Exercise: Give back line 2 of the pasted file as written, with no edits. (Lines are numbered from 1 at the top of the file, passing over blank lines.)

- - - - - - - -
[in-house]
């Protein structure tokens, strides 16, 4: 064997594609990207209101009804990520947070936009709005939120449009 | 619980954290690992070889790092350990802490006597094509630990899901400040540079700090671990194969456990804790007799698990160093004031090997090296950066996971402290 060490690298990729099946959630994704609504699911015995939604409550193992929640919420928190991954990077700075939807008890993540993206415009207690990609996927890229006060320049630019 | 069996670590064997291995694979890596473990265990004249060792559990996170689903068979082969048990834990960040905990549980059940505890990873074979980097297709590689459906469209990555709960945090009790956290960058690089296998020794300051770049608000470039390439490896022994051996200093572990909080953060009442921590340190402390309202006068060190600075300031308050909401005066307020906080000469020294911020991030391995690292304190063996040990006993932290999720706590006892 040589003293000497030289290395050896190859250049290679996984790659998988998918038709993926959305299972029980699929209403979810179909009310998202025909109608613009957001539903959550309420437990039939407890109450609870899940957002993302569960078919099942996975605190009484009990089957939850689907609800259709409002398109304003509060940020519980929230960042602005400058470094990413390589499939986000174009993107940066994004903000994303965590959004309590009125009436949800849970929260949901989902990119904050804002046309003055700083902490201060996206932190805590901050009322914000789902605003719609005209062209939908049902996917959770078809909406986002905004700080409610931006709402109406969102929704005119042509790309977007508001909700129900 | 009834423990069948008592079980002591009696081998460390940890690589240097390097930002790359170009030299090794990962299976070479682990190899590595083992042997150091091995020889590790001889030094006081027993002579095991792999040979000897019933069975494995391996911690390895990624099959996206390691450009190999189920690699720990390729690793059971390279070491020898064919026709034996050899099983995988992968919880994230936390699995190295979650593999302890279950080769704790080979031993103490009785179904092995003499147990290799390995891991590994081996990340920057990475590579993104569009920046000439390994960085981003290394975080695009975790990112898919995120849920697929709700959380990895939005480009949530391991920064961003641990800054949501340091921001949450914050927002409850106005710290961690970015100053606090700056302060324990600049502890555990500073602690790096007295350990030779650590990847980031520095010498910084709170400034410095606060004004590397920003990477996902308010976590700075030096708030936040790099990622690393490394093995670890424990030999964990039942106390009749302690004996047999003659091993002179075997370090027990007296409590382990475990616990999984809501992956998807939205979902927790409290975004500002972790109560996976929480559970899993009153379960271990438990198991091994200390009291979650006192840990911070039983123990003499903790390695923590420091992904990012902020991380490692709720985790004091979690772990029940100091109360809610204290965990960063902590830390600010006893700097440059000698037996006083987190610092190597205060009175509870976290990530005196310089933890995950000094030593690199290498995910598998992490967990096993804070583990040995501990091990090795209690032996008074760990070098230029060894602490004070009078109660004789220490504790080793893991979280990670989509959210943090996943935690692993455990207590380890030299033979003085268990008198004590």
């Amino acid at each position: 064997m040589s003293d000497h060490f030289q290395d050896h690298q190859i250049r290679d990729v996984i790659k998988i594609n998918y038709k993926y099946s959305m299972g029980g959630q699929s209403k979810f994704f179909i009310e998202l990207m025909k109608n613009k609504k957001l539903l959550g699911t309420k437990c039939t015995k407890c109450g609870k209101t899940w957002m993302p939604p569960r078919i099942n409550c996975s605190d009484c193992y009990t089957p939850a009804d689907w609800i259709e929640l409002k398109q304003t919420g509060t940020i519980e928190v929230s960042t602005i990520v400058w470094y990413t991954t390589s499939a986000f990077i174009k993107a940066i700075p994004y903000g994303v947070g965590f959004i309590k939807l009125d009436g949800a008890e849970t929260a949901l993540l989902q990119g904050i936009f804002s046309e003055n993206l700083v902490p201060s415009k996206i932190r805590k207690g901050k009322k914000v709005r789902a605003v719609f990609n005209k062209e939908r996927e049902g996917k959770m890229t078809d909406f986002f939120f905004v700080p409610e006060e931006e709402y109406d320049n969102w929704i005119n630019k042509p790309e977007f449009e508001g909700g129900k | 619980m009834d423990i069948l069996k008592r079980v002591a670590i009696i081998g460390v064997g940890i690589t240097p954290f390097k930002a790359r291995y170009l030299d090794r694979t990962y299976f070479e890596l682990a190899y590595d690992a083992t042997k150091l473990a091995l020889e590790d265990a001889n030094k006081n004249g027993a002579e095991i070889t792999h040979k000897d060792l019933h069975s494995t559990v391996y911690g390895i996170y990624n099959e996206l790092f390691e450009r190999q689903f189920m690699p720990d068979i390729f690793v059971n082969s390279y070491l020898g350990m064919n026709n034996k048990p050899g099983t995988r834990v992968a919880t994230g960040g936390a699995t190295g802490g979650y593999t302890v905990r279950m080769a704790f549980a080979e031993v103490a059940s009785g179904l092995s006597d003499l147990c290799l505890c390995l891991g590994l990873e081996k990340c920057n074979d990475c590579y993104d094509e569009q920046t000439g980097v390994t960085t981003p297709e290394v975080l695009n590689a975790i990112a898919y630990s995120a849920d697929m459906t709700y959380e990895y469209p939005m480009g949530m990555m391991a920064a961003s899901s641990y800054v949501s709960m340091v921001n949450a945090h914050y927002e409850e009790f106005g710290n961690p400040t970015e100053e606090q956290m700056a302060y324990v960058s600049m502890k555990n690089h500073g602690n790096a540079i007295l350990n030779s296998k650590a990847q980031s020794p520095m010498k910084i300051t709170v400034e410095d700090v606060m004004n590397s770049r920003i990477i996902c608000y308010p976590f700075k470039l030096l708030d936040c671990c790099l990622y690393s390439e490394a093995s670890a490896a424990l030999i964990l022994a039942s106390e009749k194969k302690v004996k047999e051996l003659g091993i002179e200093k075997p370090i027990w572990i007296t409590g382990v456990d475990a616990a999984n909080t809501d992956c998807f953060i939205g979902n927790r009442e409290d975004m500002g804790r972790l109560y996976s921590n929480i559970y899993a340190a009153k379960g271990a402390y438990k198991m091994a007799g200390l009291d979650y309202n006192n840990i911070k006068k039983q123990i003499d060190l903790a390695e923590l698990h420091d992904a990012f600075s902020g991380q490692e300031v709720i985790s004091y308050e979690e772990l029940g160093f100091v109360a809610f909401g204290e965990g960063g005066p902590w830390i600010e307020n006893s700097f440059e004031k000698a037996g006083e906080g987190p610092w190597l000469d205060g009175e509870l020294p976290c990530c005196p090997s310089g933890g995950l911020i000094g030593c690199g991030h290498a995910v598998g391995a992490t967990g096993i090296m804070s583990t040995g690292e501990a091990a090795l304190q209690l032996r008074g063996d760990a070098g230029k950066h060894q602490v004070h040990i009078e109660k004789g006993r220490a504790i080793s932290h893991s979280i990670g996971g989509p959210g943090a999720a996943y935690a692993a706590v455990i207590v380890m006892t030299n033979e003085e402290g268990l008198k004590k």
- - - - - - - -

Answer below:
């Protein structure tokens, strides 16, 4: 064997594609990207209101009804990520947070936009709005939120449009 | 619980954290690992070889790092350990802490006597094509630990899901400040540079700090671990194969456990804790007799698990160093004031090997090296950066996971402290 060490690298990729099946959630994704609504699911015995939604409550193992929640919420928190991954990077700075939807008890993540993206415009207690990609996927890229006060320049630019 | 069996670590064997291995694979890596473990265990004249060792559990996170689903068979082969048990834990960040905990549980059940505890990873074979980097297709590689459906469209990555709960945090009790956290960058690089296998020794300051770049608000470039390439490896022994051996200093572990909080953060009442921590340190402390309202006068060190600075300031308050909401005066307020906080000469020294911020991030391995690292304190063996040990006993932290999720706590006892 040589003293000497030289290395050896190859250049290679996984790659998988998918038709993926959305299972029980699929209403979810179909009310998202025909109608613009957001539903959550309420437990039939407890109450609870899940957002993302569960078919099942996975605190009484009990089957939850689907609800259709409002398109304003509060940020519980929230960042602005400058470094990413390589499939986000174009993107940066994004903000994303965590959004309590009125009436949800849970929260949901989902990119904050804002046309003055700083902490201060996206932190805590901050009322914000789902605003719609005209062209939908049902996917959770078809909406986002905004700080409610931006709402109406969102929704005119042509790309977007508001909700129900 | 009834423990069948008592079980002591009696081998460390940890690589240097390097930002790359170009030299090794990962299976070479682990190899590595083992042997150091091995020889590790001889030094006081027993002579095991792999040979000897019933069975494995391996911690390895990624099959996206390691450009190999189920690699720990390729690793059971390279070491020898064919026709034996050899099983995988992968919880994230936390699995190295979650593999302890279950080769704790080979031993103490009785179904092995003499147990290799390995891991590994081996990340920057990475590579993104569009920046000439390994960085981003290394975080695009975790990112898919995120849920697929709700959380990895939005480009949530391991920064961003641990800054949501340091921001949450914050927002409850106005710290961690970015100053606090700056302060324990600049502890555990500073602690790096007295350990030779650590990847980031520095010498910084709170400034410095606060004004590397920003990477996902308010976590700075030096708030936040790099990622690393490394093995670890424990030999964990039942106390009749302690004996047999003659091993002179075997370090027990007296409590382990475990616990999984809501992956998807939205979902927790409290975004500002972790109560996976929480559970899993009153379960271990438990198991091994200390009291979650006192840990911070039983123990003499903790390695923590420091992904990012902020991380490692709720985790004091979690772990029940100091109360809610204290965990960063902590830390600010006893700097440059000698037996006083987190610092190597205060009175509870976290990530005196310089933890995950000094030593690199290498995910598998992490967990096993804070583990040995501990091990090795209690032996008074760990070098230029060894602490004070009078109660004789220490504790080793893991979280990670989509959210943090996943935690692993455990207590380890030299033979003085268990008198004590």